Do you know how to set up the homework on the Chromebooks and assign student work on HMH? If so, I would like to make an appointment to learn this. Please, I need help. Thank you.
Hurrying to the door 50 seconds after our scheduled time, Lia was apologetic as she held a stack of freshly-printed handouts, her lunch, her keys, and whatever composure she had left from what was evidently another stressful day. This was her prep, but it needed to be more than that; the feeling of being lapped by her colleagues, the data showing a good percentage of students struggling, and the helplessness all engulfing what truly is a good teacher who has worked hard her entire career.
"So, do you know how to assign homework in HMH? I found out how to create assignments, but I need something more for my kids. They just aren't engaged, and I need to try a new approach."
"Let's take a look. I think I can help."
I'm pretty good when it comes to using our online textbook, but even I was getting frustrated and she saw that. Lia was looking to me for an answer and all I was doing was co-signing her bill of "this is too much."
"So what is it that you want to do with the online textbook," I asked.
"I want to make it more interactive for the kids. Sometimes I show them the videos, but they think, well, they think he's kind of nerdy. Basically, I need them to be more engaged. Look at this (showing me a list of her class grades). They're bad, and I need to do something else. I need help. Here's what I made up for them; it's some of the problems from the textbook that I liked and so I hand-wrote them. Can you think of anything else?"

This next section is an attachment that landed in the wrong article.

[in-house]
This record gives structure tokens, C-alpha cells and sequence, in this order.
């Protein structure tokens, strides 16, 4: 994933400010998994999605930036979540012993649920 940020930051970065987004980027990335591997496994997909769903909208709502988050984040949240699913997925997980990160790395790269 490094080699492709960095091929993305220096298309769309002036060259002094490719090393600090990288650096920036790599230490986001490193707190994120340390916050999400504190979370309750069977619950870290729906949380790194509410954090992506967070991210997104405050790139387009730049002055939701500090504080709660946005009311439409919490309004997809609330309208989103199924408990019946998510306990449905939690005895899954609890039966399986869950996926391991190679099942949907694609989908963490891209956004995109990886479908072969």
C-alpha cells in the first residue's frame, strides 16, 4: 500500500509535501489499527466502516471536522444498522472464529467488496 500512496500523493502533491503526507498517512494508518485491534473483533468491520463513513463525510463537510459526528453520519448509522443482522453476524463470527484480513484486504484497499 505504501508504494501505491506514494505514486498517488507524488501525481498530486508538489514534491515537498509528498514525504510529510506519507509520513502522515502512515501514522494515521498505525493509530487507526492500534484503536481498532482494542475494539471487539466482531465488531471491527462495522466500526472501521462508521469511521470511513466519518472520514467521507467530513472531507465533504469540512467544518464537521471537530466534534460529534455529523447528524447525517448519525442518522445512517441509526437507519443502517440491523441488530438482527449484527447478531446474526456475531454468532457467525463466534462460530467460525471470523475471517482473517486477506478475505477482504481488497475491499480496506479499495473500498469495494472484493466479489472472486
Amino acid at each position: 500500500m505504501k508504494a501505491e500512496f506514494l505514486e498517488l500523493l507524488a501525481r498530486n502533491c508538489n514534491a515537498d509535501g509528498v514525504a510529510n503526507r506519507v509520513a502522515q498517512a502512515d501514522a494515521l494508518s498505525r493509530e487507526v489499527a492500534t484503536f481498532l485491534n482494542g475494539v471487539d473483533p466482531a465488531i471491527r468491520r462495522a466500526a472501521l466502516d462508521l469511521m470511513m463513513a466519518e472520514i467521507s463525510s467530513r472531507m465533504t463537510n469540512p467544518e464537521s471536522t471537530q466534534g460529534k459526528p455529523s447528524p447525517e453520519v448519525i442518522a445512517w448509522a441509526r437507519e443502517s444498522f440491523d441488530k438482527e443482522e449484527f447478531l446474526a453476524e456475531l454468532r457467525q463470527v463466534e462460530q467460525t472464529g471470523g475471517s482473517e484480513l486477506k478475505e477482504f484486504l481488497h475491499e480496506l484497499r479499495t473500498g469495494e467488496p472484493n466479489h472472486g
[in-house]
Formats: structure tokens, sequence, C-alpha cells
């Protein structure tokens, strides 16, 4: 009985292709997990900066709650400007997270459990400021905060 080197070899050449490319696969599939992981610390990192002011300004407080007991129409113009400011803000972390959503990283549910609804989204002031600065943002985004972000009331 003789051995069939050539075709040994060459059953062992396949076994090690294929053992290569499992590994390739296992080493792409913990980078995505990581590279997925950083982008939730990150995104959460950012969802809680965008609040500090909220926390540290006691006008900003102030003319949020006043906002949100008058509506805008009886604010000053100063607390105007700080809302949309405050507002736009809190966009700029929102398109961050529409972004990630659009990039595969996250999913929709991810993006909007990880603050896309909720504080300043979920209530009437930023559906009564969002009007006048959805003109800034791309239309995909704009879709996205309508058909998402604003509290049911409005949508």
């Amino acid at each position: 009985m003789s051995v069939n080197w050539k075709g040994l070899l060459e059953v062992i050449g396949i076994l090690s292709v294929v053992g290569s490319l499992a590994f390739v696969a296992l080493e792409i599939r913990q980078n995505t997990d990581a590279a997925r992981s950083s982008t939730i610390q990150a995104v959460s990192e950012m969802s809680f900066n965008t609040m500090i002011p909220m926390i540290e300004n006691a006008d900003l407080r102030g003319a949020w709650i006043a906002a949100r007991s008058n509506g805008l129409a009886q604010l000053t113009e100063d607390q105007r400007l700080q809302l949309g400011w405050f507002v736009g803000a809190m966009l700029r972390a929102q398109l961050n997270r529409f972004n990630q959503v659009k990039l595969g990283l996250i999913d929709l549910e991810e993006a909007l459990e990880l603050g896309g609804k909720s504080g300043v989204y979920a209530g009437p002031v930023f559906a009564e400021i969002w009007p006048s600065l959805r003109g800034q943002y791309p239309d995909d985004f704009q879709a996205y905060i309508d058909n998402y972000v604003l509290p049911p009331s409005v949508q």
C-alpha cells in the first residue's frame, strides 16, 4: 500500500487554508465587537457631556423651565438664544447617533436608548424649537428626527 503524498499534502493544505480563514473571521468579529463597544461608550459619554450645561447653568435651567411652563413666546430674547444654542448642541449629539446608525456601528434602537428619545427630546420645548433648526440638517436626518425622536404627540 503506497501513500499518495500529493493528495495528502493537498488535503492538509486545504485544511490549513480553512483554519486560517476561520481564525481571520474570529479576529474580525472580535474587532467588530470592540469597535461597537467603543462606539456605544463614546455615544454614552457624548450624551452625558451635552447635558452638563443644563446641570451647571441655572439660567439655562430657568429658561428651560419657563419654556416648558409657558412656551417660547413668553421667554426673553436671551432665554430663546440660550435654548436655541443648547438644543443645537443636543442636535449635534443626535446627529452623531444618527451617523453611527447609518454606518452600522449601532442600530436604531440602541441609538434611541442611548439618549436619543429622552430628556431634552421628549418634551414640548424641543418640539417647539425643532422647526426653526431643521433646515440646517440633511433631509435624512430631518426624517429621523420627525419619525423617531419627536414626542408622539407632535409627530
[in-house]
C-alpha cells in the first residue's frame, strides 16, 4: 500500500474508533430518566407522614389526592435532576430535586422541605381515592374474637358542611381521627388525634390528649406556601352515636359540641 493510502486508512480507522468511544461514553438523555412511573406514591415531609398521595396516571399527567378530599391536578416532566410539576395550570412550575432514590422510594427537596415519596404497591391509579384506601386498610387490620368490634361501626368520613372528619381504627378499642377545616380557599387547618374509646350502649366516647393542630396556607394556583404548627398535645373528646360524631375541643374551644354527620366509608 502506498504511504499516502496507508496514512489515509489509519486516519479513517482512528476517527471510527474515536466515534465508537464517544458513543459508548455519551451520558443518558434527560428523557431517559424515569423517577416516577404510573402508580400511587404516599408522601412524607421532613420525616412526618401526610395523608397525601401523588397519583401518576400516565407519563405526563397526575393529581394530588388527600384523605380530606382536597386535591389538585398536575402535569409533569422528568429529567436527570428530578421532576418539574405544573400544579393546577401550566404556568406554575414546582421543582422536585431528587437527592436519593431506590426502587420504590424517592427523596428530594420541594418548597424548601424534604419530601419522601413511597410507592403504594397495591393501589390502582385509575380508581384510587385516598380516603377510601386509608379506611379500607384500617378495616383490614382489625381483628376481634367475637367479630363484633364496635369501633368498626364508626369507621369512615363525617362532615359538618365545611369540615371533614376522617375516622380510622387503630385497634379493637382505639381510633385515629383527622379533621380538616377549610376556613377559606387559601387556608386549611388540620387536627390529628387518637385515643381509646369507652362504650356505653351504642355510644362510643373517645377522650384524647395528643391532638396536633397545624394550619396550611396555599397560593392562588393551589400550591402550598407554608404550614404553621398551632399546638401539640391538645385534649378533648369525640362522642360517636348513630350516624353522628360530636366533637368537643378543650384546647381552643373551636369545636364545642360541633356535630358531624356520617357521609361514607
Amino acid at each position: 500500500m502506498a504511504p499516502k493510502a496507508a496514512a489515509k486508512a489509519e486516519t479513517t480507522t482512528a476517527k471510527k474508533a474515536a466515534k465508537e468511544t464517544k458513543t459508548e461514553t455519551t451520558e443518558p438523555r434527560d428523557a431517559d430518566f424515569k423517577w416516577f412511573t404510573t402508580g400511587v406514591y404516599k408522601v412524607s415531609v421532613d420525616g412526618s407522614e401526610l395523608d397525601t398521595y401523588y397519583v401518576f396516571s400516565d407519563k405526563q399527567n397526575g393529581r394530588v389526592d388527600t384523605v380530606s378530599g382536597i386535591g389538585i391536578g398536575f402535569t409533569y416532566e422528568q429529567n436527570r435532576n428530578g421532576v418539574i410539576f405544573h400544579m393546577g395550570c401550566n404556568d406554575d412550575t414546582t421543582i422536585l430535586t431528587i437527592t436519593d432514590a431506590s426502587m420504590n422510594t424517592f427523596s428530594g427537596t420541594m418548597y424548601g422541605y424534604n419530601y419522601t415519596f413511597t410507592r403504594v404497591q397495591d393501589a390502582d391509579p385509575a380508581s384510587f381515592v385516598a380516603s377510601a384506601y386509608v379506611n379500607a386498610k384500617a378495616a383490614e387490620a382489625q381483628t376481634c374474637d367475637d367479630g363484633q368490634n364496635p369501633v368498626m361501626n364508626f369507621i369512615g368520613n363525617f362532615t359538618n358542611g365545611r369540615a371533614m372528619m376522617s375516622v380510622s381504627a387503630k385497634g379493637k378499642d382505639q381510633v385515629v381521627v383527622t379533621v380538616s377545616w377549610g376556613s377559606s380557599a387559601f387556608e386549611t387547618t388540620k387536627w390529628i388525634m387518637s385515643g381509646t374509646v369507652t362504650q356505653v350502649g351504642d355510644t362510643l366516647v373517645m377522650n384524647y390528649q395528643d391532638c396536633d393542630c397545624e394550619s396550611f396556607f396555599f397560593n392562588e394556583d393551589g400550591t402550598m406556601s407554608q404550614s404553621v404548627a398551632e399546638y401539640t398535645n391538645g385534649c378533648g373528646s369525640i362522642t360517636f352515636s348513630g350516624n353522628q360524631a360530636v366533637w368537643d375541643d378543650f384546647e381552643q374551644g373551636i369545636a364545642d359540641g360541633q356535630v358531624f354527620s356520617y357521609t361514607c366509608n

"Those are OK, but it seems like I just need to make my own."
We walked through the handout from the picture above, step by step, really talking through what she hoped the students would learn from the problems. With that basis pulling a thread through the entire activity, we came up with something for students to learn the basics of functions. Here you go:
Functions Desmos Activity Builder
For 18 minutes, Lia was empowered to really wrap her head around what her students would be doing with an activity, carefully building each step of the process. This isn't a perfect activity for your class, and probably won't be one she uses next year, but it was perfect for what she is doing and where her class is at right now. That's what technology can do for us as educators and for our students.
I get the chance to do a lot of fun, great, and cool things with my job. Not very much is more rewarding to me than giving an overwhelmed teacher the spark necessary to take a risk and try something new in the classroom. Lia is doing her self-created activity with students on Monday and I'll be waiting by the phone to hear how it goes.
What are you doing to switch things up? How are you taking a risk with your students, your content, or your daily schedule?
Happy "Spark" Fishing